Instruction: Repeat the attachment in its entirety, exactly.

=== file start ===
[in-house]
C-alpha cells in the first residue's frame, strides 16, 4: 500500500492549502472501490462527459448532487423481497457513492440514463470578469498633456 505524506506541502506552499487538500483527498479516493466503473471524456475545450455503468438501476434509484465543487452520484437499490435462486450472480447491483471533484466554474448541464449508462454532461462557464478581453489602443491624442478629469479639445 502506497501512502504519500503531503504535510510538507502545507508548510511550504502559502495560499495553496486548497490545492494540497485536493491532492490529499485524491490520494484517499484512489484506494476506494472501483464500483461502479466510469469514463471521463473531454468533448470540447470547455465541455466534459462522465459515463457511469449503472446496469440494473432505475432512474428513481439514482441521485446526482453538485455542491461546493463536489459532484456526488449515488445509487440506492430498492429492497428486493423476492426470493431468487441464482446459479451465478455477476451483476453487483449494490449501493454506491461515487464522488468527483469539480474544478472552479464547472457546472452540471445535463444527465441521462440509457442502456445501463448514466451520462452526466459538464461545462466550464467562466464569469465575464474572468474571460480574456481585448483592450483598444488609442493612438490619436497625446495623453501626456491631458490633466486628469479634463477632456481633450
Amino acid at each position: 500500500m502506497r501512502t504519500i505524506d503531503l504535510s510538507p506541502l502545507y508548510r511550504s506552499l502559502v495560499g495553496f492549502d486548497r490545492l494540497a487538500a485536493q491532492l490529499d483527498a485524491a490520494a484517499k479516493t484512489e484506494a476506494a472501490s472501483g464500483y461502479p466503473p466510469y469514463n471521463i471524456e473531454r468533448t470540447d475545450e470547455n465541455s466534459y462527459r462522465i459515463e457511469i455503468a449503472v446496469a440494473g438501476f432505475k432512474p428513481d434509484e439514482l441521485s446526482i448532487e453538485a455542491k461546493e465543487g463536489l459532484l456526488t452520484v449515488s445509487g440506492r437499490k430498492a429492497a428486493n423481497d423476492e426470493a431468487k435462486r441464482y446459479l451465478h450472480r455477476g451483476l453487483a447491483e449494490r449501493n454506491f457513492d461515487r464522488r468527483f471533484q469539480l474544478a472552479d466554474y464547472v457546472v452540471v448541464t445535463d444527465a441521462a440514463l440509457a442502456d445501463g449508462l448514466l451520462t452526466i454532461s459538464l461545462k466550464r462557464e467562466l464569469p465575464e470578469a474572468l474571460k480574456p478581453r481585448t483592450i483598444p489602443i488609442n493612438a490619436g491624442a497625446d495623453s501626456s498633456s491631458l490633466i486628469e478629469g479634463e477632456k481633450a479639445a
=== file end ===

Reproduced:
[in-house]
C-alpha cells in the first residue's frame, strides 16, 4: 500500500492549502472501490462527459448532487423481497457513492440514463470578469498633456 505524506506541502506552499487538500483527498479516493466503473471524456475545450455503468438501476434509484465543487452520484437499490435462486450472480447491483471533484466554474448541464449508462454532461462557464478581453489602443491624442478629469479639445 502506497501512502504519500503531503504535510510538507502545507508548510511550504502559502495560499495553496486548497490545492494540497485536493491532492490529499485524491490520494484517499484512489484506494476506494472501483464500483461502479466510469469514463471521463473531454468533448470540447470547455465541455466534459462522465459515463457511469449503472446496469440494473432505475432512474428513481439514482441521485446526482453538485455542491461546493463536489459532484456526488449515488445509487440506492430498492429492497428486493423476492426470493431468487441464482446459479451465478455477476451483476453487483449494490449501493454506491461515487464522488468527483469539480474544478472552479464547472457546472452540471445535463444527465441521462440509457442502456445501463448514466451520462452526466459538464461545462466550464467562466464569469465575464474572468474571460480574456481585448483592450483598444488609442493612438490619436497625446495623453501626456491631458490633466486628469479634463477632456481633450
Amino acid at each position: 500500500m502506497r501512502t504519500i505524506d503531503l504535510s510538507p506541502l502545507y508548510r511550504s506552499l502559502v495560499g495553496f492549502d486548497r490545492l494540497a487538500a485536493q491532492l490529499d483527498a485524491a490520494a484517499k479516493t484512489e484506494a476506494a472501490s472501483g464500483y461502479p466503473p466510469y469514463n471521463i471524456e473531454r468533448t470540447d475545450e470547455n465541455s466534459y462527459r462522465i459515463e457511469i455503468a449503472v446496469a440494473g438501476f432505475k432512474p428513481d434509484e439514482l441521485s446526482i448532487e453538485a455542491k461546493e465543487g463536489l459532484l456526488t452520484v449515488s445509487g440506492r437499490k430498492a429492497a428486493n423481497d423476492e426470493a431468487k435462486r441464482y446459479l451465478h450472480r455477476g451483476l453487483a447491483e449494490r449501493n454506491f457513492d461515487r464522488r468527483f471533484q469539480l474544478a472552479d466554474y464547472v457546472v452540471v448541464t445535463d444527465a441521462a440514463l440509457a442502456d445501463g449508462l448514466l451520462t452526466i454532461s459538464l461545462k466550464r462557464e467562466l464569469p465575464e470578469a474572468l474571460k480574456p478581453r481585448t483592450i483598444p489602443i488609442n493612438a490619436g491624442a497625446d495623453s501626456s498633456s491631458l490633466i486628469e478629469g479634463e477632456k481633450a479639445a